EVENT: FD Wall’s Main Competition: Good Things Come To Those Who Wait
Wall Speedway’s main competition was an all-out brawl. Round Four was the halfway mark of the season, and Justin Pawlak came into the event with a comfortable lead in the 2011 Formula Drift standings. Could anyone chase him down and close the gap? Follow the jump to find out!
The competition kicked off with some surprises right away. Vaughn Gittin Jr. was paired up with Jim Guthrie in the first round, and it seemed like the yellow FD would be no match for the Monster Energy Falken Tire Ford Mustang.
Guthrie spun on the first pass, giving Gittin an advantage with the judges. On their second pass shown in the photo above, Gittin held back and let Guthrie get a lead, avoiding any danger in case Guthrie spun again right in front of him. Guthrie didn’t make any mistakes though, and put down a solid run. The judges felt Gittin’s strategy had been playing it too safe, so they docked his points and asked for a One More Time (OMT) to settle it.
In the second attempt, Gittin was rock solid. He put down two sick runs to make up for his shortcoming and moved on to the next round.
Darren McNamara in the Falken Tire Saturn Sky took on Fredric Aasbo in the Team Need for Speed Scion tC for their first round match. McNamara has always loved the tight turns at Wall, exploiting Aasbo’s inexperience in both car and track time. Aasbo made a lot of corrections in his line as he tried to follow the nimble Sky, losing the match while D-Mac advanced. Once he was out, Aasbo decided to pull a page from David Hobbs’ book by heading up to the judges tower to co-announce with Jarod DeAnda. The Norwegian seemed to have fun, but I wouldn’t recommend he quit his day job just yet.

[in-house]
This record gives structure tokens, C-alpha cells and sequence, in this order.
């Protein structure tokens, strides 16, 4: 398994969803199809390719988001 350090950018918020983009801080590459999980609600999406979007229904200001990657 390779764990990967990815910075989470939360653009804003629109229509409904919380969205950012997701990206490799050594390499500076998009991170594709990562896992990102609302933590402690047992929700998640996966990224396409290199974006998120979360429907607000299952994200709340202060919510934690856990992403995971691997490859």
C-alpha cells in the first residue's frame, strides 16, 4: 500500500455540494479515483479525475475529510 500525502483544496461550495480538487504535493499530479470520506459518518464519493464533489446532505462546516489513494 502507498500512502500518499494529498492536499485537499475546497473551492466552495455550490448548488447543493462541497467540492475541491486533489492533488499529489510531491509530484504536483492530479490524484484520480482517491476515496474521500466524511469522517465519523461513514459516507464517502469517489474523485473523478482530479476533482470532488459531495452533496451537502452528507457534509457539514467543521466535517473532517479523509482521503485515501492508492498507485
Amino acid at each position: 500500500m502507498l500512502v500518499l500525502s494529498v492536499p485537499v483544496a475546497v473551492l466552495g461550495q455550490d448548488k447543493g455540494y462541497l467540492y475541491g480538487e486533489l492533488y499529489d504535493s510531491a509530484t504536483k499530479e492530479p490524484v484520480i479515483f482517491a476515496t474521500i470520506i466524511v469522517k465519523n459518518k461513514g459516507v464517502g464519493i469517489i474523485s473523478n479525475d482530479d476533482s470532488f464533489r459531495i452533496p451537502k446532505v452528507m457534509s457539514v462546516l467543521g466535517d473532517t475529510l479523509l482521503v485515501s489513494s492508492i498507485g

Further down the bracket, Daijiro Yoshihara got a front row seat with danger as Dean Kearney got into the wall. His love tap was one of the more minor injuries on the day as you’ll see later on. The V-LEDS Federal Tire Dodge Viper escaped the corner, but Yoshihara would take the win to advance.
In the Top 16, Gittin found himself staring down the Irish invader McNamara. D-Mac had a moment of weakness during his lead run, straightening through the first transition. Gittin was once again flawless, keeping a close proximity to take the win.
Ken Gushi was the first to take on points leader Justin Pawlak in the top 16. Pawlak had been handed a bye in the first round when Luke Lonberger failed to get his car in working order. Although Gushi had good speed and a decent smoke screen, his line was far too shallow on the banking. Pawlak’s more aggressive line was rewarded by the judges and he moved on.
Last year’s Wall Speedway winner Daijiro Yoshihara had a similar experience with Kyle Mohan. Although Mohan had good speed, his line wasn’t quite as close to the guard rails. With a little nudge to the clipping point board, Yoshihara went on to the Top 8.
Ross Petty went up against Chris Forsberg in the last Top 16 battle of the day. As you can see, Forsberg had a lot more smoke and angle through his run. To make things worse, Petty spun at the end of their second run trying to keep up with the Nos Energy Drink Nissan 370Z. Chris moved on to the Top 8.
All of the action that has been mentioned so far was on the right half of the bracket. Back on Ryan Tuerck‘s side, things were going smoothly. His bye in the first round and easy win against Matt Field in the second elevated him to the Great 8 against Matt Powers. Powers was already driving a bruised car (what else is new?) from an earlier run in with John Russakoff. The Mobil 1 Gardella Racing Chevy Camaro laid down two perfect runs, and Tuerck continued his run into the Final Four.
Conrad Grunewald in the Hankook Tire Chevy Camaro was also cruising until he faced Tyler McQuarrie in their Top 8 match. McQuarrie tore through the course in their first run, gaining a sizable advantage with the judges. On the second run as the followed Grunewald, he looked flawless right up until the last corner. He couldn’t hold it through the left hand sweeper though, looping the Falken Tire Nissan 350Z with only 20 feet to go. This handed the win to Grunewald, allowing him to advance to the Final Four.